One of the reasons that we decided to move to Chelsea was the proximity to the USV office. The other was that our kids can walk to Avenues, a new private school with an ambitious program of building campuses in leading cities around the world. Another distinguishing factor of Avenues has been their embrace of technology which got a good writeup in today’s Wall Street Journal. Our kids each have both an iPad and a MacBook Air from school and use both of them heavily across a variety of classes.
There is one important missing component though so far and that is learning to program. That of course has been the subject of my Tech Tuesdays and I have in the past promoted Scratch as a way for kids to learn programming. In that post I wrote that “the use of Scratch can and should be pervasive throughout instruction rather than being something taught separately.” Here is just a short set of ideas for how to do that in different classes:
- History - changing maps over time; graphical relationships between concepts and people; animated historical timelines
- English - create word games; animated six word biography; create your own scene from a drama (“enter stage left”)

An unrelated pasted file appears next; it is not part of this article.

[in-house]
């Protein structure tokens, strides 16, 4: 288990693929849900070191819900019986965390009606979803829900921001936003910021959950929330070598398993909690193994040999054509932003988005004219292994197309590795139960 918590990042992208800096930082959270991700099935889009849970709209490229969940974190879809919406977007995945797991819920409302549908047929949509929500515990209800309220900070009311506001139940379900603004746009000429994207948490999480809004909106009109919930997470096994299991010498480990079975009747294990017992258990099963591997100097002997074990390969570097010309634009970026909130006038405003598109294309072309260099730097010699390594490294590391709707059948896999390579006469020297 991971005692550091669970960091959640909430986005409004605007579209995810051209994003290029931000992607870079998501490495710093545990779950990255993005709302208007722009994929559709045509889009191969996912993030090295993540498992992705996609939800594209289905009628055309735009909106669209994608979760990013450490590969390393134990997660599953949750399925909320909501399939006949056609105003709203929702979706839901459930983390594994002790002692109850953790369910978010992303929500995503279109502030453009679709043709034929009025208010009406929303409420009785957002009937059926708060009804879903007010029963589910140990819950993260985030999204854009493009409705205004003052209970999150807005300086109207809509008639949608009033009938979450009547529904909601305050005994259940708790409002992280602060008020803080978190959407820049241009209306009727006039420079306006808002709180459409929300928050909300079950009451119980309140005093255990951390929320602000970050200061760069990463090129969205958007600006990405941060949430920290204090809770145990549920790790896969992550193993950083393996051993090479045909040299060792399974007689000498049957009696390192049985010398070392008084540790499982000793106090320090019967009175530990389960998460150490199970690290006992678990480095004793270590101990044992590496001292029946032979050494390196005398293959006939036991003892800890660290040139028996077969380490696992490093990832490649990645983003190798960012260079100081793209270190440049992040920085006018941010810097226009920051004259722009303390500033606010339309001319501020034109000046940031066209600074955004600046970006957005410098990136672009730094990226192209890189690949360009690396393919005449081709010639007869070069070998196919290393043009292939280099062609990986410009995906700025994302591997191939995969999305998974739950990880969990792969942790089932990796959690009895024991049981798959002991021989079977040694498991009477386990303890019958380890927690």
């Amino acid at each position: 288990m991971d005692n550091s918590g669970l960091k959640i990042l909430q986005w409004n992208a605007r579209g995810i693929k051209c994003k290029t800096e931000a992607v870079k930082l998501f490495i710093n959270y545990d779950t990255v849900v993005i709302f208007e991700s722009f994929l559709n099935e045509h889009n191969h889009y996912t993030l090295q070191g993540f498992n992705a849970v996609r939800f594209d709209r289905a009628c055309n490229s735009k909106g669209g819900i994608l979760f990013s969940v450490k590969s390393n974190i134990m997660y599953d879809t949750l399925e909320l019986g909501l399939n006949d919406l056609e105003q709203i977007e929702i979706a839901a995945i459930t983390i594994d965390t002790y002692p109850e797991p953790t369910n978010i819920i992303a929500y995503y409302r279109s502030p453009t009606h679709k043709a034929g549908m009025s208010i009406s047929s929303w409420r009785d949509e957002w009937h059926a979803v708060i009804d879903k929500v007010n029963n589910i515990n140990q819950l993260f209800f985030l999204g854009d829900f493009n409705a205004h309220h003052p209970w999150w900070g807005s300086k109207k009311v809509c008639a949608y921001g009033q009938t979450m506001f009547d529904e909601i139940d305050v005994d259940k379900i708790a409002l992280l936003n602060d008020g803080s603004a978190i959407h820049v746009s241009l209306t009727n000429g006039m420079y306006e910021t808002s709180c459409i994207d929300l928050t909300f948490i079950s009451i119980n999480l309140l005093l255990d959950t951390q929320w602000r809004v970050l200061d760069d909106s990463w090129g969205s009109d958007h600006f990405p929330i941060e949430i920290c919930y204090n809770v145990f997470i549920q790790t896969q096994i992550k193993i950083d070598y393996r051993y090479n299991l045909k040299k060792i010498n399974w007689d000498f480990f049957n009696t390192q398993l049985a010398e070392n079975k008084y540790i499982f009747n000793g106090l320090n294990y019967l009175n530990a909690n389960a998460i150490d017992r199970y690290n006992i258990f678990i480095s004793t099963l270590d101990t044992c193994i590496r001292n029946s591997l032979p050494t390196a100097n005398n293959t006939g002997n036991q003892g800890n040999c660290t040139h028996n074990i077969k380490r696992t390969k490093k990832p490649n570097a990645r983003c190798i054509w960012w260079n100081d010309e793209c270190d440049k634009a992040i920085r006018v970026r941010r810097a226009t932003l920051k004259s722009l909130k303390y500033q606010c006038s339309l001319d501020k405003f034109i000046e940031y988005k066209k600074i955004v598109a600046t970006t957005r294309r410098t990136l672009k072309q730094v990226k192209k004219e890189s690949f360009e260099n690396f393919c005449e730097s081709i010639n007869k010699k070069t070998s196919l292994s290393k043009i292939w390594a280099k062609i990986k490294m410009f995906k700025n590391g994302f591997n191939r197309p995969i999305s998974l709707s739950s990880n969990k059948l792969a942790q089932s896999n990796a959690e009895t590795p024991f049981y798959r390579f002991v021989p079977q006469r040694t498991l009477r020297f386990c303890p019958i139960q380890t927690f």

- Music - create electronic compositions; visualize sound and music
- Science - simulate experiments; graph the results from experiments; safely explode things
- Math - illustrate the number line; create math games; show the relation between algebra and geometry
Having spent more time writing about programming and also talking to my kids about it, I have become even more convinced of the importance of integrating it into other classes. The reason is that programming provides an exceptional way of learning a concept. It is reminiscent of the saying that you haven’t really learned anything unless you have taught it several times. Programming is “teaching” the computer how to do something. If you can’t teach it to the computer you have probably not completely understood it. Hence the “programming to learn” in the subject line of this post.
For instance, our kids are currently learning about identities and inverses in Math. If they were simultaneously learning how to write a program that kind find the inverse of a number for either addition or multiplication, I am convinced it would give them a much deeper understanding.
Thankfully the team running Avenues is receptive to this idea. I will be spending time at the school in early December to meet with several of the instructors to talk about Scratch and other ways to integrate programming into the learning experience. It is something I very much look forward to.